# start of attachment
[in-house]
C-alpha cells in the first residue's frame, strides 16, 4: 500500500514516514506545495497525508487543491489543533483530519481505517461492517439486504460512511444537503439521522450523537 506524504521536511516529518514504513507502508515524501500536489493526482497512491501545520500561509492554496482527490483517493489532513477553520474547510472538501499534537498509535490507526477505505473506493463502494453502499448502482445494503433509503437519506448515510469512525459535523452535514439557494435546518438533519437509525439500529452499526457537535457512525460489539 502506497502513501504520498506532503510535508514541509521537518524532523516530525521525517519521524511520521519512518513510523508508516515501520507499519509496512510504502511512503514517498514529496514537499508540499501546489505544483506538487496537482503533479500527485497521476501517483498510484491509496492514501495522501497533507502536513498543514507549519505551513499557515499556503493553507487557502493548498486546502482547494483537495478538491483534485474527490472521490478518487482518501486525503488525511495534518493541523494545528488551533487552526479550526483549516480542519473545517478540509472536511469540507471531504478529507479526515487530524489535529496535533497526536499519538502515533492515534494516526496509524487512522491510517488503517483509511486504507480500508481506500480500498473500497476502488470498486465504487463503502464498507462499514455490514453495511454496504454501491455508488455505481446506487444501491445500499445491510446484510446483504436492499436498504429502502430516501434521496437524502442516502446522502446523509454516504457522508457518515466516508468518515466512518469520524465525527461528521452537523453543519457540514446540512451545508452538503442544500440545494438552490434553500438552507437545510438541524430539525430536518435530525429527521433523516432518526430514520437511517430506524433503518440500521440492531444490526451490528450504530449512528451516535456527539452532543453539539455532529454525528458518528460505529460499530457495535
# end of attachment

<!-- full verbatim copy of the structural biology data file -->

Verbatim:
[in-house]
C-alpha cells in the first residue's frame, strides 16, 4: 500500500514516514506545495497525508487543491489543533483530519481505517461492517439486504460512511444537503439521522450523537 506524504521536511516529518514504513507502508515524501500536489493526482497512491501545520500561509492554496482527490483517493489532513477553520474547510472538501499534537498509535490507526477505505473506493463502494453502499448502482445494503433509503437519506448515510469512525459535523452535514439557494435546518438533519437509525439500529452499526457537535457512525460489539 502506497502513501504520498506532503510535508514541509521537518524532523516530525521525517519521524511520521519512518513510523508508516515501520507499519509496512510504502511512503514517498514529496514537499508540499501546489505544483506538487496537482503533479500527485497521476501517483498510484491509496492514501495522501497533507502536513498543514507549519505551513499557515499556503493553507487557502493548498486546502482547494483537495478538491483534485474527490472521490478518487482518501486525503488525511495534518493541523494545528488551533487552526479550526483549516480542519473545517478540509472536511469540507471531504478529507479526515487530524489535529496535533497526536499519538502515533492515534494516526496509524487512522491510517488503517483509511486504507480500508481506500480500498473500497476502488470498486465504487463503502464498507462499514455490514453495511454496504454501491455508488455505481446506487444501491445500499445491510446484510446483504436492499436498504429502502430516501434521496437524502442516502446522502446523509454516504457522508457518515466516508468518515466512518469520524465525527461528521452537523453543519457540514446540512451545508452538503442544500440545494438552490434553500438552507437545510438541524430539525430536518435530525429527521433523516432518526430514520437511517430506524433503518440500521440492531444490526451490528450504530449512528451516535456527539452532543453539539455532529454525528458518528460505529460499530457495535